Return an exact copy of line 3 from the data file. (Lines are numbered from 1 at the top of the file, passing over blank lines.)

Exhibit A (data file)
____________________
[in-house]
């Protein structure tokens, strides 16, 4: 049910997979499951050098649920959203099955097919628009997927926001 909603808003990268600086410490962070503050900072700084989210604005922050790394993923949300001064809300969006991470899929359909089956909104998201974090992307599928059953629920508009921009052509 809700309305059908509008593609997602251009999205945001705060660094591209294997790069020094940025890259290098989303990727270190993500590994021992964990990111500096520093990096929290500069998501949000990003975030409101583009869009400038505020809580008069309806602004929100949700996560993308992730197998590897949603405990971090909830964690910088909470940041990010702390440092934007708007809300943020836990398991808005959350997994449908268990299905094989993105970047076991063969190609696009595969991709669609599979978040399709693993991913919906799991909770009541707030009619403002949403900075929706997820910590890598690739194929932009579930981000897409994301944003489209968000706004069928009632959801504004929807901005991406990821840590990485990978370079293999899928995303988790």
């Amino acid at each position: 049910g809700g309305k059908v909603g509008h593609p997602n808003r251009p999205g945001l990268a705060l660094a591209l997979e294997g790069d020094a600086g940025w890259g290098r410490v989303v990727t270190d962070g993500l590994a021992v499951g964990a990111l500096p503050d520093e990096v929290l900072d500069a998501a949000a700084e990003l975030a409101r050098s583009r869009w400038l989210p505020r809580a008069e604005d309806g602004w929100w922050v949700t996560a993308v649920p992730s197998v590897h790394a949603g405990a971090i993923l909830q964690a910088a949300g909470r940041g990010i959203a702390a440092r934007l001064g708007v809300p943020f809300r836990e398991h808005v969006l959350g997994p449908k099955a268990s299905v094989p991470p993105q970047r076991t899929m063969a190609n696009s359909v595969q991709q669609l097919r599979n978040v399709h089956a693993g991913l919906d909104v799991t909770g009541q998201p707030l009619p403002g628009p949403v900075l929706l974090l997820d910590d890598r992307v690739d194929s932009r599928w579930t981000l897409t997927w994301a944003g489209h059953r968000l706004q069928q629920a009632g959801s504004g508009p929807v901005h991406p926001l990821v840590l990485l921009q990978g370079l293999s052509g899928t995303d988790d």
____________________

């Amino acid at each position: 049910g809700g309305k059908v909603g509008h593609p997602n808003r251009p999205g945001l990268a705060l660094a591209l997979e294997g790069d020094a600086g940025w890259g290098r410490v989303v990727t270190d962070g993500l590994a021992v499951g964990a990111l500096p503050d520093e990096v929290l900072d500069a998501a949000a700084e990003l975030a409101r050098s583009r869009w400038l989210p505020r809580a008069e604005d309806g602004w929100w922050v949700t996560a993308v649920p992730s197998v590897h790394a949603g405990a971090i993923l909830q964690a910088a949300g909470r940041g990010i959203a702390a440092r934007l001064g708007v809300p943020f809300r836990e398991h808005v969006l959350g997994p449908k099955a268990s299905v094989p991470p993105q970047r076991t899929m063969a190609n696009s359909v595969q991709q669609l097919r599979n978040v399709h089956a693993g991913l919906d909104v799991t909770g009541q998201p707030l009619p403002g628009p949403v900075l929706l974090l997820d910590d890598r992307v690739d194929s932009r599928w579930t981000l897409t997927w994301a944003g489209h059953r968000l706004q069928q629920a009632g959801s504004g508009p929807v901005h991406p926001l990821v840590l990485l921009q990978g370079l293999s052509g899928t995303d988790d």